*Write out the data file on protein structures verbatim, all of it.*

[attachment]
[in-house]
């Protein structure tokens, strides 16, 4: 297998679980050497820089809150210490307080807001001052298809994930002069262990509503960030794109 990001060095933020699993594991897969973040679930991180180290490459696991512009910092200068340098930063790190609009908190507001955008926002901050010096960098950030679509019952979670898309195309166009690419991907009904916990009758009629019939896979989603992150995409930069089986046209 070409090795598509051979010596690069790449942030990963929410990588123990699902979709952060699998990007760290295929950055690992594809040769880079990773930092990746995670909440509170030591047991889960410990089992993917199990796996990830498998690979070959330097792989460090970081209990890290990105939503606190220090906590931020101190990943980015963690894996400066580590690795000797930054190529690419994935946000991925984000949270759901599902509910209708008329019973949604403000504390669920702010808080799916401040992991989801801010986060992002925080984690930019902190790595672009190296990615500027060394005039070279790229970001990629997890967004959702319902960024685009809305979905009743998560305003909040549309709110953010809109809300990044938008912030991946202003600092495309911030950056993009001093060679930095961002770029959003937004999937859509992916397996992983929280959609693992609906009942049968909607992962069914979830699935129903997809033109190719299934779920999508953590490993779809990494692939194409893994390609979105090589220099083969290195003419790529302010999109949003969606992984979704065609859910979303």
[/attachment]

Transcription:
[in-house]
């Protein structure tokens, strides 16, 4: 297998679980050497820089809150210490307080807001001052298809994930002069262990509503960030794109 990001060095933020699993594991897969973040679930991180180290490459696991512009910092200068340098930063790190609009908190507001955008926002901050010096960098950030679509019952979670898309195309166009690419991907009904916990009758009629019939896979989603992150995409930069089986046209 070409090795598509051979010596690069790449942030990963929410990588123990699902979709952060699998990007760290295929950055690992594809040769880079990773930092990746995670909440509170030591047991889960410990089992993917199990796996990830498998690979070959330097792989460090970081209990890290990105939503606190220090906590931020101190990943980015963690894996400066580590690795000797930054190529690419994935946000991925984000949270759901599902509910209708008329019973949604403000504390669920702010808080799916401040992991989801801010986060992002925080984690930019902190790595672009190296990615500027060394005039070279790229970001990629997890967004959702319902960024685009809305979905009743998560305003909040549309709110953010809109809300990044938008912030991946202003600092495309911030950056993009001093060679930095961002770029959003937004999937859509992916397996992983929280959609693992609906009942049968909607992962069914979830699935129903997809033109190719299934779920999508953590490993779809990494692939194409893994390609979105090589220099083969290195003419790529302010999109949003969606992984979704065609859910979303």